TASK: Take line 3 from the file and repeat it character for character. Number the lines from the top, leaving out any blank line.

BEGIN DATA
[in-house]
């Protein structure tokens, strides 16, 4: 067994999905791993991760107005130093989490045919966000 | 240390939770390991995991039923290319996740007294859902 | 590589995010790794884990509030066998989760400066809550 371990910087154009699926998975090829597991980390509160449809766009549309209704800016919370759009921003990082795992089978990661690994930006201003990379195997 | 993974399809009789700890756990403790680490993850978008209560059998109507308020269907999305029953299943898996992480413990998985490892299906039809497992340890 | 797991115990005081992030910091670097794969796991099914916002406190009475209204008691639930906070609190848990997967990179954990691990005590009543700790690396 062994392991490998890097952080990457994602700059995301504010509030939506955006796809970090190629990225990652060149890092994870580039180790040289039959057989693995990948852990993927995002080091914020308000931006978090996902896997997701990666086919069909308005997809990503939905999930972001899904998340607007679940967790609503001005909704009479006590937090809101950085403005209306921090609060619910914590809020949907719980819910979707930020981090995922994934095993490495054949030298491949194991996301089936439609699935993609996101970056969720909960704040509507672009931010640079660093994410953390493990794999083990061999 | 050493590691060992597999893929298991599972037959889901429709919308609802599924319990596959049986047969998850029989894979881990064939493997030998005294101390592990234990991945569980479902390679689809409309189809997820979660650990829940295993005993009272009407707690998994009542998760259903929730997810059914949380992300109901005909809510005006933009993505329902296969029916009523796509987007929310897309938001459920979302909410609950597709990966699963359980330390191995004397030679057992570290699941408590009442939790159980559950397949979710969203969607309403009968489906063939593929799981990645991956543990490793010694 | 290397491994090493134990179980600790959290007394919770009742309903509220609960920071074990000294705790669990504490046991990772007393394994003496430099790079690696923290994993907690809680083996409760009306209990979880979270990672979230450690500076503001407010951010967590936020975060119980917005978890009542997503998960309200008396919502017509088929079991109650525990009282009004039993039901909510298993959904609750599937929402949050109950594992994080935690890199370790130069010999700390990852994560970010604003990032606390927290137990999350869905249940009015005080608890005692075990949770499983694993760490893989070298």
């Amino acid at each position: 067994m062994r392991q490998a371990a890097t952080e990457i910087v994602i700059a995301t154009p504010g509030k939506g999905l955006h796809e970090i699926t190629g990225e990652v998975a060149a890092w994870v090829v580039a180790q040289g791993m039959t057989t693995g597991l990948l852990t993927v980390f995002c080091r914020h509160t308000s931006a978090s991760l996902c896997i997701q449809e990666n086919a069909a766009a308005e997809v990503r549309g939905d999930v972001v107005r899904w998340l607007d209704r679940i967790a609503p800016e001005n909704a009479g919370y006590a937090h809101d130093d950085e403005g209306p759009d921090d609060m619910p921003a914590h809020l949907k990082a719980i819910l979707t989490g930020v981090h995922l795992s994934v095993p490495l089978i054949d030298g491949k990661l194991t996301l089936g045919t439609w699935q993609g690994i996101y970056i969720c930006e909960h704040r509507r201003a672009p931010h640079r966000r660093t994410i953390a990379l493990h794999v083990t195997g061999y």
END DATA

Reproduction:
């Amino acid at each position: 067994m062994r392991q490998a371990a890097t952080e990457i910087v994602i700059a995301t154009p504010g509030k939506g999905l955006h796809e970090i699926t190629g990225e990652v998975a060149a890092w994870v090829v580039a180790q040289g791993m039959t057989t693995g597991l990948l852990t993927v980390f995002c080091r914020h509160t308000s931006a978090s991760l996902c896997i997701q449809e990666n086919a069909a766009a308005e997809v990503r549309g939905d999930v972001v107005r899904w998340l607007d209704r679940i967790a609503p800016e001005n909704a009479g919370y006590a937090h809101d130093d950085e403005g209306p759009d921090d609060m619910p921003a914590h809020l949907k990082a719980i819910l979707t989490g930020v981090h995922l795992s994934v095993p490495l089978i054949d030298g491949k990661l194991t996301l089936g045919t439609w699935q993609g690994i996101y970056i969720c930006e909960h704040r509507r201003a672009p931010h640079r966000r660093t994410i953390a990379l493990h794999v083990t195997g061999y």